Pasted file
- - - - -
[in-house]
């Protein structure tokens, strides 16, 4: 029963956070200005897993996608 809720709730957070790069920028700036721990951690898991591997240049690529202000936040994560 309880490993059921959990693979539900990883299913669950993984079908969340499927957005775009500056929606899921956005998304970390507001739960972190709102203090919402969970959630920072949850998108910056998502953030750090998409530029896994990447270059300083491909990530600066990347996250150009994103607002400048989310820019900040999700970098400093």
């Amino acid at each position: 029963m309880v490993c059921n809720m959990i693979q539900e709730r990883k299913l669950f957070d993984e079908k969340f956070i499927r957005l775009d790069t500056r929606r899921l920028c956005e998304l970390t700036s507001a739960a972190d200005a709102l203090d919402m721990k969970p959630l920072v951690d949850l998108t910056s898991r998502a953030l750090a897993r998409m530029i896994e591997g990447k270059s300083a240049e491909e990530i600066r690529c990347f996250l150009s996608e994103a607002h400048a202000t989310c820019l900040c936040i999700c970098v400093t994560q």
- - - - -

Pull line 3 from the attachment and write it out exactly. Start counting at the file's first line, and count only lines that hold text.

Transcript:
């Amino acid at each position: 029963m309880v490993c059921n809720m959990i693979q539900e709730r990883k299913l669950f957070d993984e079908k969340f956070i499927r957005l775009d790069t500056r929606r899921l920028c956005e998304l970390t700036s507001a739960a972190d200005a709102l203090d919402m721990k969970p959630l920072v951690d949850l998108t910056s898991r998502a953030l750090a897993r998409m530029i896994e591997g990447k270059s300083a240049e491909e990530i600066r690529c990347f996250l150009s996608e994103a607002h400048a202000t989310c820019l900040c936040i999700c970098v400093t994560q």